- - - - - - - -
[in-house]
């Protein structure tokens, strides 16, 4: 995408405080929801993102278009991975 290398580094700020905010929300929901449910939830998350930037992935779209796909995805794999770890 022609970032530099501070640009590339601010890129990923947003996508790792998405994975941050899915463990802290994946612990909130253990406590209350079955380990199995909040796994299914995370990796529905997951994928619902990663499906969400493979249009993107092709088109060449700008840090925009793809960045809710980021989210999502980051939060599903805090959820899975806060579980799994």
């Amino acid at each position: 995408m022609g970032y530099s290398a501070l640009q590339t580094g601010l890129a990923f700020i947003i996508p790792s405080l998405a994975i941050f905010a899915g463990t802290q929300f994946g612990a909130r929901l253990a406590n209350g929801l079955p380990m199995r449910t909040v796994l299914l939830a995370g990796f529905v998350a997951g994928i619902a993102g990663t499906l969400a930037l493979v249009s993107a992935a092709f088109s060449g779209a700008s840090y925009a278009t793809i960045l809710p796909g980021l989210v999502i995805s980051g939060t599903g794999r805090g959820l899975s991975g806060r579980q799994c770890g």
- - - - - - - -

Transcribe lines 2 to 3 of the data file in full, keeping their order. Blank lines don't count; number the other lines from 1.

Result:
């Protein structure tokens, strides 16, 4: 995408405080929801993102278009991975 290398580094700020905010929300929901449910939830998350930037992935779209796909995805794999770890 022609970032530099501070640009590339601010890129990923947003996508790792998405994975941050899915463990802290994946612990909130253990406590209350079955380990199995909040796994299914995370990796529905997951994928619902990663499906969400493979249009993107092709088109060449700008840090925009793809960045809710980021989210999502980051939060599903805090959820899975806060579980799994």
């Amino acid at each position: 995408m022609g970032y530099s290398a501070l640009q590339t580094g601010l890129a990923f700020i947003i996508p790792s405080l998405a994975i941050f905010a899915g463990t802290q929300f994946g612990a909130r929901l253990a406590n209350g929801l079955p380990m199995r449910t909040v796994l299914l939830a995370g990796f529905v998350a997951g994928i619902a993102g990663t499906l969400a930037l493979v249009s993107a992935a092709f088109s060449g779209a700008s840090y925009a278009t793809i960045l809710p796909g980021l989210v999502i995805s980051g939060t599903g794999r805090g959820l899975s991975g806060r579980q799994c770890g």